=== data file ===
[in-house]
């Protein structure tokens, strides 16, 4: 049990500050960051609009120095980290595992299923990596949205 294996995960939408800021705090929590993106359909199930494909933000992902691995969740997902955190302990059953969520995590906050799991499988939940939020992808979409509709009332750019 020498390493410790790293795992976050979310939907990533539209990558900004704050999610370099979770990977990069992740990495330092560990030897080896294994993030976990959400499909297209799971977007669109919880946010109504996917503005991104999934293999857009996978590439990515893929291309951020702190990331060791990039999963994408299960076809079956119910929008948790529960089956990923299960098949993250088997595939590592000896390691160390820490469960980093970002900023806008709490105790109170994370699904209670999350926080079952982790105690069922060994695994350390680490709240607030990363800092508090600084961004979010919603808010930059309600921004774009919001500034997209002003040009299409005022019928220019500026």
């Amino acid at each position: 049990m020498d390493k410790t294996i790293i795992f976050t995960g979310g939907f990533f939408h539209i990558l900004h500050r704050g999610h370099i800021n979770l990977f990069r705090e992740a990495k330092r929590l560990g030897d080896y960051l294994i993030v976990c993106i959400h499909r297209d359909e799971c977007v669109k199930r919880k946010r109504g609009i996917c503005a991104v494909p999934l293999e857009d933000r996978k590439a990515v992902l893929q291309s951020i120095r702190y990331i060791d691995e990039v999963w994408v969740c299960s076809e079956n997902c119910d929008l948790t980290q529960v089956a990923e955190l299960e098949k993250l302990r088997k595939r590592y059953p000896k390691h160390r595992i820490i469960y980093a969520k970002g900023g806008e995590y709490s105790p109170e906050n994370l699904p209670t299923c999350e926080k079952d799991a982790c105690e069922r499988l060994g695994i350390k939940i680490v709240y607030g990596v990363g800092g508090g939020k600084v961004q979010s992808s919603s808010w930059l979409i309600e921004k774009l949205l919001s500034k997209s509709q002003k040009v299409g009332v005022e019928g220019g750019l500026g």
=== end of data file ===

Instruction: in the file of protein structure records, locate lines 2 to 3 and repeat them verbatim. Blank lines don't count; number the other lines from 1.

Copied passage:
């Protein structure tokens, strides 16, 4: 049990500050960051609009120095980290595992299923990596949205 294996995960939408800021705090929590993106359909199930494909933000992902691995969740997902955190302990059953969520995590906050799991499988939940939020992808979409509709009332750019 020498390493410790790293795992976050979310939907990533539209990558900004704050999610370099979770990977990069992740990495330092560990030897080896294994993030976990959400499909297209799971977007669109919880946010109504996917503005991104999934293999857009996978590439990515893929291309951020702190990331060791990039999963994408299960076809079956119910929008948790529960089956990923299960098949993250088997595939590592000896390691160390820490469960980093970002900023806008709490105790109170994370699904209670999350926080079952982790105690069922060994695994350390680490709240607030990363800092508090600084961004979010919603808010930059309600921004774009919001500034997209002003040009299409005022019928220019500026």
């Amino acid at each position: 049990m020498d390493k410790t294996i790293i795992f976050t995960g979310g939907f990533f939408h539209i990558l900004h500050r704050g999610h370099i800021n979770l990977f990069r705090e992740a990495k330092r929590l560990g030897d080896y960051l294994i993030v976990c993106i959400h499909r297209d359909e799971c977007v669109k199930r919880k946010r109504g609009i996917c503005a991104v494909p999934l293999e857009d933000r996978k590439a990515v992902l893929q291309s951020i120095r702190y990331i060791d691995e990039v999963w994408v969740c299960s076809e079956n997902c119910d929008l948790t980290q529960v089956a990923e955190l299960e098949k993250l302990r088997k595939r590592y059953p000896k390691h160390r595992i820490i469960y980093a969520k970002g900023g806008e995590y709490s105790p109170e906050n994370l699904p209670t299923c999350e926080k079952d799991a982790c105690e069922r499988l060994g695994i350390k939940i680490v709240y607030g990596v990363g800092g508090g939020k600084v961004q979010s992808s919603s808010w930059l979409i309600e921004k774009l949205l919001s500034k997209s509709q002003k040009v299409g009332v005022e019928g220019g750019l500026g």